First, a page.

Hi ho!

View east from the Whitney Viewing Stand, built in 2013 at the homestretch of  Saratoga's "Oklahoma" training track
 to commemorate the 150th anniversary of horse racing in Saratoga Springs
The training track  and barn complex is located directly across Union Avenue from the renowed race course.
 

May 12, 2020

May Flowers



And here we are, a month since my last post imploring folks to stay safe and stay home. Since then, we've advanced to wearing face masks in public whenever we can't effectively be "social distanced" (6 feet away) from other people. Since most of us have to at least venture out occasionally for necessities, whether groceries or other items/tasks, the face mask is an important piece of attire.

People get so testy about their "personal" freedom being invaded, but I'd rather be safe than sorry. Unnecessary exposure to a potentially deadly virus, and an early, unanticipated death is not on my agenda. I'll wear my mask. When I get inspired, I'll do some creative versions, but, for now, a simple white one will do the job.

Fortunately, a few essential businesses are open that provide groceries and other household supplies, so a picked up a few pots of pretty pansies, because they are always so cheerful after a long, cold winter. The first two pots I picked up were more pastel in tone, with pale yellow and lavender rather than the usual bold, dark purple and bright sunny yellow, but I found those at another location a week or so later, so now I have more of them to cheer me each day. They're currently still in their pots and in the photo below they were just sitting in my big green planter next to my garage door, waiting to be planted. 




Before I could plant them, the weather went wacky, so I haven't planted them in larger pots yet. It's still unusually cold here. It has been a bit erratic for spring weather, so I've brought all of the pots of pansies inside for a bit until the temps stop dipping into freezing. And yes, a few days ago, on May 9, we did get the dusting of snow that was predicted. We rarely get snow after March, but when we do  it doesn't last long. Still, we've only had a few really lovely warmer days in the high 60s to low 70s. Oh, how I miss those wonderful warm spring days! They're finally due to return later this week and, hopefully, that means they'll be lingering for the next month until summer appears.

While it's unlikely we will see a return to "normal" life or activities in my region this summer, with many events and activities cancelled, postponed or shifted to virtual, there is a gradual loosening of business restrictions in some areas of my state where the virus impact wasn't as significant and its spread was more easily contained. That's not the case in my region, though I expect we'll get there eventually. It's still a trying time, and I continue to keep myself busy as usual at home and donating to causes that are important to me that help others who are more severely than I am. It's the right thing to do and I'm glad to be able to do that. I will look forward to doing more of the things I enjoy when the situation allows.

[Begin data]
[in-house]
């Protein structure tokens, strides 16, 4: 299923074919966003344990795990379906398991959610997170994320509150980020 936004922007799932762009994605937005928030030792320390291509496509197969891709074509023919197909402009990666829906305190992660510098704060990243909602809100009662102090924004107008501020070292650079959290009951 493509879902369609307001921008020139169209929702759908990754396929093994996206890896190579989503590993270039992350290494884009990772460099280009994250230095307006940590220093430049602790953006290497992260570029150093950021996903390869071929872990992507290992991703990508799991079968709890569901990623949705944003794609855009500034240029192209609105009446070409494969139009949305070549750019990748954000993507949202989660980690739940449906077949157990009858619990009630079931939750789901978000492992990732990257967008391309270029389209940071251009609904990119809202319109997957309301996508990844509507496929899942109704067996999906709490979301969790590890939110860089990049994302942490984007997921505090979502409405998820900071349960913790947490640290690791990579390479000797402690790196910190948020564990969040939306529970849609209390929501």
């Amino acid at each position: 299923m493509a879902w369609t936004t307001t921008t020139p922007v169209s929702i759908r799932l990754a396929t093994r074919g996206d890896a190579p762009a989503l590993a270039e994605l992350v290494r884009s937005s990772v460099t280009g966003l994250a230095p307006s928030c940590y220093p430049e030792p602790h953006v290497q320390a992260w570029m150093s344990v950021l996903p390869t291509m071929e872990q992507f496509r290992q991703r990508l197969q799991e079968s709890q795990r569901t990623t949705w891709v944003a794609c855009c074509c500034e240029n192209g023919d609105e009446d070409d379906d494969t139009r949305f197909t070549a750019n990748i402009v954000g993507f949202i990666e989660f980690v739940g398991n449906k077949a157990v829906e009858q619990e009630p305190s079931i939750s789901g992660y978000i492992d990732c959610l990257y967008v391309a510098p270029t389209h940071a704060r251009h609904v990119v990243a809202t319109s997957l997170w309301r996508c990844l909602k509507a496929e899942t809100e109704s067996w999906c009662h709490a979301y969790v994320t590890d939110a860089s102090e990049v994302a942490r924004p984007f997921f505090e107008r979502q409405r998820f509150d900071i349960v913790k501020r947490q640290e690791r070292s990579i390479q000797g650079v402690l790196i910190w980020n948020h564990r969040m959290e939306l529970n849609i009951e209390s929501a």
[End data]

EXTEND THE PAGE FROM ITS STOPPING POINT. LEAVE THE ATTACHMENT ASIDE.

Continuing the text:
As the pansies remind us each spring, life will go on...be well, be safe and stay home if you can.   

 

April 12, 2020

Easter in a Time of "Social Distancing" for Safety and Health


My carved wood bunnies with "scarves" anchored with little red wooden hearts clearly are not adhering to the recommendation that we keep a safe distance of 6 feet apart from other people, and wash our hands regularly, wear protective masks and even gloves, to try to stave off contamination from the rampant conoravirus that has now spanned the globe. If the lack of a cure or vaccination from this virus isn't incentive enough to embrace the dictates of practicing good hygiene through these vital safety precautions, I certainly don't know what is.

It's medical science people, not a hoax, and certainly not a joke. Thousands of people have died in the state of New York alone, and more than 100,000 around the globe. As I noted in my last post, I already spend a good chunk of time here in the "Great Northeast" indoors during the winter, so accommodating a directive to stay home except for absolute necessities (food and medicines) wasn't, and hasn't been, that hard for me to do. But, in certain parts of the country, I'm mind-boggled by the lack of belief, and, as a result, the lack of practice of these basic health and safety directives by so many of the population -- and, equally scary, their elected officials from the local to the state level - who are in utter denial about the risk of this insidious virus and are unwilling to curtail certain civil liberties in the interest of public health and safety. It's a pandemic - no one, but no one, is immune here or anywhere.